redshank


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redshank

either of two large common European sandpipers, Tringa totanus or T. erythropus (spotted redshank), having red legs

Redshank

 

(Tringa totanus), a bird of the family Chara-driidae, suborder Limicolae.

The body of the redshank is about 30 cm long. Its weight is about 120 g. The back is brownish with dark markings, the upper tail coverts and abdomen are white, the breast is speckled, and the legs are orange-red. The bird is distributed in Europe and Asia. It winters in Western Europe, southern Asia, and Africa. It nests in tall grass on hillocks located in damp meadows and grassy marshes. There are four eggs in a clutch. The brooding time is 22–24 days. The redshank feeds on insects, small crustaceans, worms, mollusks, and, less frequently, berries and seeds.

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I was strolling around the outskirts of Hartlepool Docks the other day and was delighted to see redshanks all over the place.
There certainly was a time when this landscape fairly rang to the neurotic piping of oystercatchers and that rather gentler piping of redshank. There are still some oyster-catchers making that annual pilgrimage inland but nothing like in the numbers that once spent their summers here.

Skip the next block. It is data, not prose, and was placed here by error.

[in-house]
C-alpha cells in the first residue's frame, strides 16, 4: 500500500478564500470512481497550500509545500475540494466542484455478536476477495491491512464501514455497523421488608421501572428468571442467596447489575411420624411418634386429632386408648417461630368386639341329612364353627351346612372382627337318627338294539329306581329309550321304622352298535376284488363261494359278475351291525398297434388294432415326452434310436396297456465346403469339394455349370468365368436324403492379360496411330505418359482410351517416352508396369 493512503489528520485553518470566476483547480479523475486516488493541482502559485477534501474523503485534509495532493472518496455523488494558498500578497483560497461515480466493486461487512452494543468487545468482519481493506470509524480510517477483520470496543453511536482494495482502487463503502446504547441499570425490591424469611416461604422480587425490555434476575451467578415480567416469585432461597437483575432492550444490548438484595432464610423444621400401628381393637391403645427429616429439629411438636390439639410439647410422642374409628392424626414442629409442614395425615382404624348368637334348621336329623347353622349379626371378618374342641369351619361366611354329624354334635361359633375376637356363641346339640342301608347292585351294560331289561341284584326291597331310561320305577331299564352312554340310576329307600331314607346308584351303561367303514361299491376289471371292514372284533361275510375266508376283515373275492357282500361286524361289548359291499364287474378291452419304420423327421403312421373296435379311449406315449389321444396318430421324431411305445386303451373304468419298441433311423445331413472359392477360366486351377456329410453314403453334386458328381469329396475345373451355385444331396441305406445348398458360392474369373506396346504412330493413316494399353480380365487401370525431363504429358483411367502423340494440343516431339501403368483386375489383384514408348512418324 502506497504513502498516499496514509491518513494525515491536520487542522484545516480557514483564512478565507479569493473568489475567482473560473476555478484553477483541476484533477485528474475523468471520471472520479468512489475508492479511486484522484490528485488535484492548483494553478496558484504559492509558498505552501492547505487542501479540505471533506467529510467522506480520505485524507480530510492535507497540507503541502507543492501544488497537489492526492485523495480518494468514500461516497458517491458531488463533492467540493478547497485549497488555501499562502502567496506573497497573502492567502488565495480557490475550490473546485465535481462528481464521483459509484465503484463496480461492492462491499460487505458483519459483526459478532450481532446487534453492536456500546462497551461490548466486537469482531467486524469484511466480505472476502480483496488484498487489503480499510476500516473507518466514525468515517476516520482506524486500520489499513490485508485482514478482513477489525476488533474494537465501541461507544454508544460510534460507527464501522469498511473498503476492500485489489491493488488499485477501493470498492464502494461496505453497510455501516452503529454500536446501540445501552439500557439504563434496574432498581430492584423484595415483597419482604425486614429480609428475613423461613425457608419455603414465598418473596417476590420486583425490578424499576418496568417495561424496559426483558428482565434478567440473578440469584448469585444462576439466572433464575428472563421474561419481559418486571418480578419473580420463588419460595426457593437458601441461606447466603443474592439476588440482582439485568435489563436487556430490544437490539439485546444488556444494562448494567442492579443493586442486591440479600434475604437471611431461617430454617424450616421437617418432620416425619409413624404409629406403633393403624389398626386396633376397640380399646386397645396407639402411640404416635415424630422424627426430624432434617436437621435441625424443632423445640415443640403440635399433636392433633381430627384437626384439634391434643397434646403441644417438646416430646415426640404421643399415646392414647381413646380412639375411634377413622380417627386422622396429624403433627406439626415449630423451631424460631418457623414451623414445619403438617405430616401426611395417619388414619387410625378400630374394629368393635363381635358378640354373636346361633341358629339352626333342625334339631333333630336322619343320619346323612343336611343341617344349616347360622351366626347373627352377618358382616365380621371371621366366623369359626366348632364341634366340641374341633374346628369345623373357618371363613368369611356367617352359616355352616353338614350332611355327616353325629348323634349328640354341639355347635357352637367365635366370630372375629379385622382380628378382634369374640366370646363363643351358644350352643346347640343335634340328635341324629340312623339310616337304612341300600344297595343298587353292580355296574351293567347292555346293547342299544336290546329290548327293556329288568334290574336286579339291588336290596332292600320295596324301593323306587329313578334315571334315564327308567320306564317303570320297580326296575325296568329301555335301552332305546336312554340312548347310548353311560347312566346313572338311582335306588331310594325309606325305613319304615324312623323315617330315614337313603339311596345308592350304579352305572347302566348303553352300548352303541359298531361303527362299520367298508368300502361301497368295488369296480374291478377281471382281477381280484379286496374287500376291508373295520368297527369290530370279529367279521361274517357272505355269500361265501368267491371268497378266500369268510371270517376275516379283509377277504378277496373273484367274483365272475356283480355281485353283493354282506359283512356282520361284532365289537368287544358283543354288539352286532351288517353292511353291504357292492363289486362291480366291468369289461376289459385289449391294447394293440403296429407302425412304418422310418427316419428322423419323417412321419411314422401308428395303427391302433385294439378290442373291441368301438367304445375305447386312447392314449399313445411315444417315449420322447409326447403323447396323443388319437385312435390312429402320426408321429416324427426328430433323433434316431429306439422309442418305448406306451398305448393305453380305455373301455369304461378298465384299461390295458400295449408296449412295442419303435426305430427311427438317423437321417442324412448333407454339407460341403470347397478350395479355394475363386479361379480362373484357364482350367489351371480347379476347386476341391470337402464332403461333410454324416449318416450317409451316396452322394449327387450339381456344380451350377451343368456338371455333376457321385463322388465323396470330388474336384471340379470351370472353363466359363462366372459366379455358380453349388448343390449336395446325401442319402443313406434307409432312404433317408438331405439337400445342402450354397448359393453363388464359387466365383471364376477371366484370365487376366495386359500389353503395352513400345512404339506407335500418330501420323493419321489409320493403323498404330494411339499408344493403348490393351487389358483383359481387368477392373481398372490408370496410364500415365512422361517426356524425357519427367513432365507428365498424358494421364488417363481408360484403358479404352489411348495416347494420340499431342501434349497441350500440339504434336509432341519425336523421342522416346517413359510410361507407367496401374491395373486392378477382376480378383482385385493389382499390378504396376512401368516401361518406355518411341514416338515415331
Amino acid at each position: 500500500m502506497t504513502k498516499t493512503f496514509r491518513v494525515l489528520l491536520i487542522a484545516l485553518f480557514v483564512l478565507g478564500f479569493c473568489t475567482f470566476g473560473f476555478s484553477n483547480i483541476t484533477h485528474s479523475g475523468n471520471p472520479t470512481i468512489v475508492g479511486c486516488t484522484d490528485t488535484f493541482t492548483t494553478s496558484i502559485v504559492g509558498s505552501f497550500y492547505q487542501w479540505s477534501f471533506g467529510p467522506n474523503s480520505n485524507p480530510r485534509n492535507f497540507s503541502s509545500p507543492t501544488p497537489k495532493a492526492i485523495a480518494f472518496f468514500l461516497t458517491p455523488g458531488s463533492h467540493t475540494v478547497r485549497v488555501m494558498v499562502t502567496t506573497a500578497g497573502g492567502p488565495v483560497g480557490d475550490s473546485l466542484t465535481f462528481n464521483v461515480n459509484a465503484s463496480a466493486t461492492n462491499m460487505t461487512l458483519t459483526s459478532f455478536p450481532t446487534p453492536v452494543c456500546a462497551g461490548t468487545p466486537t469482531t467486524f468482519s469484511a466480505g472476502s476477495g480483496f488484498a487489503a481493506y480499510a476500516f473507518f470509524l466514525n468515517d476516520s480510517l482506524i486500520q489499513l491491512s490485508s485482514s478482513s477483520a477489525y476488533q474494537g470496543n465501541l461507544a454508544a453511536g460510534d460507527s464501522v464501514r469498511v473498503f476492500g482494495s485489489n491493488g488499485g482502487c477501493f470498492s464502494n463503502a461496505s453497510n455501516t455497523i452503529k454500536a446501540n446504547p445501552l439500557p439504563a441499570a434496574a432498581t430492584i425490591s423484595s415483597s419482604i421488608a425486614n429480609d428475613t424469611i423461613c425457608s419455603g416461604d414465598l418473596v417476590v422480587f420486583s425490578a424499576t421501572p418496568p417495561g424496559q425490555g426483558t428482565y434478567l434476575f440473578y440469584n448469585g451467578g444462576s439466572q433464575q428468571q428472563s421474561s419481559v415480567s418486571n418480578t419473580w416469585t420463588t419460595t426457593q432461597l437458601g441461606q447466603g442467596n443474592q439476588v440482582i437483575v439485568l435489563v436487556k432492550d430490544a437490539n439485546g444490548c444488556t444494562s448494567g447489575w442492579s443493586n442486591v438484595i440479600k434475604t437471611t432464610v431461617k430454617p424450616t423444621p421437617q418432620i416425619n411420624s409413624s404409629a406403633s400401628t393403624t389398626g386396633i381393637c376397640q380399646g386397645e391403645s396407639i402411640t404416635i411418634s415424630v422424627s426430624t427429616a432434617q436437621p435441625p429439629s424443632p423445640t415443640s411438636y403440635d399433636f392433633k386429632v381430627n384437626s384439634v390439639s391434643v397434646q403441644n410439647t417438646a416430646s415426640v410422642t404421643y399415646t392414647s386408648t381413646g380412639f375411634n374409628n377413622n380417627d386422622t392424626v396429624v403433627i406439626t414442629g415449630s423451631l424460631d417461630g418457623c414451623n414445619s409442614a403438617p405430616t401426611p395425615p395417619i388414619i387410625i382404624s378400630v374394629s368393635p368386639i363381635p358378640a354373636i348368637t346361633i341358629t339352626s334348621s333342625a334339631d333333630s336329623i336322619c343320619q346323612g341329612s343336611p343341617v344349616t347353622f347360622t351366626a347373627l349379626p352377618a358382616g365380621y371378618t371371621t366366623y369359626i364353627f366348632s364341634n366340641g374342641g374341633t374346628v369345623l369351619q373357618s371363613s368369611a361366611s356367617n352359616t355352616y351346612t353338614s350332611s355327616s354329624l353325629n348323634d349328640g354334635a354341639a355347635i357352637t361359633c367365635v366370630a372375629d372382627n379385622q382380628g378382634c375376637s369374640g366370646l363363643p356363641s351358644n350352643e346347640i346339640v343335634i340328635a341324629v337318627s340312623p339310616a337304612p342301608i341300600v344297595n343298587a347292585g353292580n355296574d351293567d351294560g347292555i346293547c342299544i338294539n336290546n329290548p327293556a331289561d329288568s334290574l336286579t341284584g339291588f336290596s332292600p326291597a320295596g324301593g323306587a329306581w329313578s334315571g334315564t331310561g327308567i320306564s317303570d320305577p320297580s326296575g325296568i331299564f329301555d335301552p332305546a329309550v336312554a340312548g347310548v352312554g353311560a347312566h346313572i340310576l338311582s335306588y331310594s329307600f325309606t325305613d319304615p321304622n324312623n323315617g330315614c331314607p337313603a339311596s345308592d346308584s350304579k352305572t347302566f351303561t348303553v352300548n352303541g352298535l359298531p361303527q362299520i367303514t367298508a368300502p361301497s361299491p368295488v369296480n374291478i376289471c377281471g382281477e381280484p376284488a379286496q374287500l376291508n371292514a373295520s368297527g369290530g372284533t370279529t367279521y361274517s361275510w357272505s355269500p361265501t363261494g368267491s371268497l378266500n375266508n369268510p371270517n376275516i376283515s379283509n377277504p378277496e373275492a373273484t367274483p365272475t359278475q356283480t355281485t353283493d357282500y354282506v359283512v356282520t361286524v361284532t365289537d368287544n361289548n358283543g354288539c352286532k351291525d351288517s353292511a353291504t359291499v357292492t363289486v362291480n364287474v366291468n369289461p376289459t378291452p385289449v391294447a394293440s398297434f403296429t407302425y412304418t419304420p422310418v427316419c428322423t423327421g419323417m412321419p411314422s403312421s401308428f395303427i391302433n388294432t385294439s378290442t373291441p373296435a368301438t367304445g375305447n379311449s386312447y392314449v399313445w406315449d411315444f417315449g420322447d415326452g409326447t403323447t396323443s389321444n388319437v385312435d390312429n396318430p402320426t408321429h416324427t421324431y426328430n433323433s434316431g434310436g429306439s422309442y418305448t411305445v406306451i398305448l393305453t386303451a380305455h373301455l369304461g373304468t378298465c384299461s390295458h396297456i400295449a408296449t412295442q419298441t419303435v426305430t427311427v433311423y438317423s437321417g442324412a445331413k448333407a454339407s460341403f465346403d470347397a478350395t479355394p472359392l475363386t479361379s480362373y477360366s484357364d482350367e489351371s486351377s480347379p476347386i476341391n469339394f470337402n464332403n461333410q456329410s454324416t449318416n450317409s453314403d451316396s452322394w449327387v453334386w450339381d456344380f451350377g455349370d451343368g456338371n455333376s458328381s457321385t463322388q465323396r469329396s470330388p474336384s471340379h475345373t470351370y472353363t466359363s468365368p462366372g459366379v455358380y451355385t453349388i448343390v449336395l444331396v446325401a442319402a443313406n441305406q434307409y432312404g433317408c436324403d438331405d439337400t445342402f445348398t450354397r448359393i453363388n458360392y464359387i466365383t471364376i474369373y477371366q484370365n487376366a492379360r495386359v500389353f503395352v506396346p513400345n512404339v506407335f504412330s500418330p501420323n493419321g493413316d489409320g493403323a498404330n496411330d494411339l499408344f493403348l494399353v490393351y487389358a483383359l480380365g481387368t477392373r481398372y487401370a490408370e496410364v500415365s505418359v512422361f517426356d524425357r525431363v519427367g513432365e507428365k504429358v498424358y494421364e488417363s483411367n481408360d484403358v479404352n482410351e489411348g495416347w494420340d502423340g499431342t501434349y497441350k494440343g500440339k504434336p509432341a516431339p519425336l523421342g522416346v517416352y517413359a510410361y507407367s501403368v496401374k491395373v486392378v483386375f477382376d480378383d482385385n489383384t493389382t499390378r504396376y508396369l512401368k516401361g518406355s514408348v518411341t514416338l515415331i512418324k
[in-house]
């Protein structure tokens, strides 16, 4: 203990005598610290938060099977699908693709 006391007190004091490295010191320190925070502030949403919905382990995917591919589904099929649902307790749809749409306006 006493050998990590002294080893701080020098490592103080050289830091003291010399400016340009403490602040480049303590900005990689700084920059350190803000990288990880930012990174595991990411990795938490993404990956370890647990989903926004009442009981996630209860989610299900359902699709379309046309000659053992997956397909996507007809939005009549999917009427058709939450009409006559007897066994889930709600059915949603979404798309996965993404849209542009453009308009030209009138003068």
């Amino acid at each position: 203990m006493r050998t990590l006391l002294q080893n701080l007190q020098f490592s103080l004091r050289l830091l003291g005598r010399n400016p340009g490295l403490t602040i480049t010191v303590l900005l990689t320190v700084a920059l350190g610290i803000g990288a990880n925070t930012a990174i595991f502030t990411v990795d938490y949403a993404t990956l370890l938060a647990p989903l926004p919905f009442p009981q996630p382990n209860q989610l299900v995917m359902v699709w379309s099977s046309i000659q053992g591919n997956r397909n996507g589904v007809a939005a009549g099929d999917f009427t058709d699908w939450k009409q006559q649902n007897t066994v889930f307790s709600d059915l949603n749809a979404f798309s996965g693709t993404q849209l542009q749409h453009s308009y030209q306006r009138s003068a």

An estimated 600 wading birds on reserve have seen their nests and breeding attempts destroyed, including almost two-fifths (37%) of England and Wales' lowland snipe, as as redshank, lapwing and rare black-tailed godwits.
The only obvious sound of life maybe the piping call of redshank or distant barking call of a flock of Brent Geese.
The wildlife charity fears lapwing and redshank chicks are struggling to cope with the drought.
Ford, of Redshank Close, Ayton, Washington, admitted two counts of driving whilst disqualified and two of no insurance.
Andrew Blaine, 24, from Redshank Lane, Warrington, has been charged with murder and appeared at Warrington magistrates' court yesterday.
The Redshank This wading bird spends winter around the Mediterranean, returning to the Severn for the summer and is protected as a migratory waterbird.
Wild species of curlew, lapwing and redshank watched in wonder as nine konik ponies were led on to their land at the Portmore Lough nature reserve in Co Armagh.
Species already at risk from their changing habitat include the lapwing and redshank, whose south east wetlands look set to dry out during parched summers, the RSPB said.
Since 1982, snipe, lapwing, curlew and redshank have all shown severe falls in numbers.
-A LESSER Yellow-legs - a North American variety of our Redshank - has been blown across the Atlantic and now looks set to winter in Carmarthenshire.